21 Sophie Dorothee was a very pretty child. The plan was probably already contemplated by the parents that the two should be married in due time. Soon after this Frederick William lost his mother, and with her all of a mothers care and gentle influences. Her place was taken by a step-mother, whose peevishness and irritability soon developed into maniacal insanity. When Frederick William was eighteen years of age he was allowed to choose between three princesses for his wife. He took his pretty cousin, Sophie Dorothee. They were married with great pomp on the 28th of November, 1706.Through the efforts of Maria Theresa there was another brief conference, but it amounted to nothing. Neither party wished for war. But Austria craved the annexation of Bavaria, and Frederick was determined that Austria should not thus be enlarged.557 Thus the summer passed away in unavailing diplomacy and in equally unavailing military man?uvrings. While engaged in these adventures, Frederick received the tidings of the death of Voltaire, who breathed his last on the 20th of May, 1778. The soul of Frederick was too much seared by lifes stern conflicts to allow him to manifest, or probably to feel, any emotion on the occasion. He, however, wrote a eulogy upon the renowned littrateur, which, though written by a royal pen, attracted but little attention.

The old serene highness himself, face the color of gunpowder, and bluer in the winter frost, went rushing far and wide in an open vehicle which he called his cart, pushing out his detachments; supervising every thing; wheeling hither and thither as needful; sweeping out the Pandour world, and keeping it out; not much fighting needed, but a great deal of marching, murmurs Frederick, which in winter is as bad, and wears down the force of battalions.79It is probable that the suspicions of the king were excited, for suddenly he sent Lieutenant Keith to a garrison at Wesel, at a great distance from Berlin, in a small Prussian province far down the Rhine. The three had, however, concocted the following plan, to be subsequently executed. Immediately after the return from Mühlberg the king was to undertake a long journey to the Rhine. The Crown Prince, as usual, was to be dragged along with him. In this journey they would pass through Stuttgart, within a few miles of Strasbourg, which was on the French side of the river. From Stuttgart the prince was to escape in disguise, on fleetest horses, to Strasbourg, and thence proceed to London. Colonel Hotham, who had accompanied the Prussian king to the camp of Mühlberg, was apprised of all this by his secretary. He immediately dispatched the secretary, on the 16th of June, to convey the confidential intelligence to London.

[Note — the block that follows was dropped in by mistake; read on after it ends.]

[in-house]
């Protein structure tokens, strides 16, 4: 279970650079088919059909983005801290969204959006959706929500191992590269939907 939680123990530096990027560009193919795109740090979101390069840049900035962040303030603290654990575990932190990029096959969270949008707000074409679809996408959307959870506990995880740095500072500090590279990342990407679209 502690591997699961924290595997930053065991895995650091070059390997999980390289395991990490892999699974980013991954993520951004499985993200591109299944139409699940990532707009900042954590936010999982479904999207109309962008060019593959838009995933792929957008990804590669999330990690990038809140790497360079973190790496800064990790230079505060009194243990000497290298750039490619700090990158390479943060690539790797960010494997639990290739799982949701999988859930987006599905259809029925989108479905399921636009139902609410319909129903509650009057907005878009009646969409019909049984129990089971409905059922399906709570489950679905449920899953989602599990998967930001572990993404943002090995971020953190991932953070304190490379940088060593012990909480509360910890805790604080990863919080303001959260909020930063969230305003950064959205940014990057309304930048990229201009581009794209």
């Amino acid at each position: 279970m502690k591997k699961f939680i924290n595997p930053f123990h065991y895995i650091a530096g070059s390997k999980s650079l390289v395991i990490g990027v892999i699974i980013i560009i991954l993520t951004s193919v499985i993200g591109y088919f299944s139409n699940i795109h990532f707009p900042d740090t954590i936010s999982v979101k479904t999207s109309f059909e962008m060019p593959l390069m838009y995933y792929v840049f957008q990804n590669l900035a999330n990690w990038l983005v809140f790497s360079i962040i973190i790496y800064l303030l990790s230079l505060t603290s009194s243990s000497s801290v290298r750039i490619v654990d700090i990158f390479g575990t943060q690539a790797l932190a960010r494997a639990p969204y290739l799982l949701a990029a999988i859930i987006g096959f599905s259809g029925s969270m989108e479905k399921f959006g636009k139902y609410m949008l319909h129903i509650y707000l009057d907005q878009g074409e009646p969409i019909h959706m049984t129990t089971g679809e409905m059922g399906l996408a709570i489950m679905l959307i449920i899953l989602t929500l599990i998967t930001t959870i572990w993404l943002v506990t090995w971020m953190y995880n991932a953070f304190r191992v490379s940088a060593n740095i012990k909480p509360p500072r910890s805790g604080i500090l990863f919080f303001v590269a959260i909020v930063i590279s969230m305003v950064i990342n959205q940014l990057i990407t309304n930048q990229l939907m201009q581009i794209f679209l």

It is impossible for you to imagine the horrible fatigues which we undergo. This campaign is worse than any of the others. I sometimes know not which way to turn. But why weary you with these details of my toils and miseries? My spirits have forsaken me. All my gayety is buried with those dear and noble ones to whom my heart was bound. The end of my life is melancholy and sad; but do not, therefore, my dear marquis, forget your old friend.155



Frederick was astounded, alarmed, for a moment overwhelmed, as these tidings were clearly made known to him. He had brought all this upon himself. And yet, the wretched man exclaimed, what a life I lead! This is not living; this is being killed a thousand times a day!a a. Prussian Camp, left with fires burning. b b b. Prussian Main Army. c c. Ziethens Division. d d. Loudons Camp, also left with fires burning. e e e. Loudons Army attacked by the Prussians. f f f. Approach of Daun. g g. Lacys Cavalry.

Indeed, it would seem that, at the time, Voltaire must have been very favorably impressed by the appearance of his royal host. The account he then gave of the interview was very different from that which, in his exasperation, he wrote twenty years afterward. In a letter to a friend, M. De Cideville, dated October 18th, 1740, Voltaire wrote:It was supposed, that Frederick would remain in Saxony on the defensive against the Austrians, who were rapidly gathering their army at Prague, in Bohemia. The city was situated upon the River Moldau, one of the tributaries of the Elbe, and was about sixty miles south of Dresden.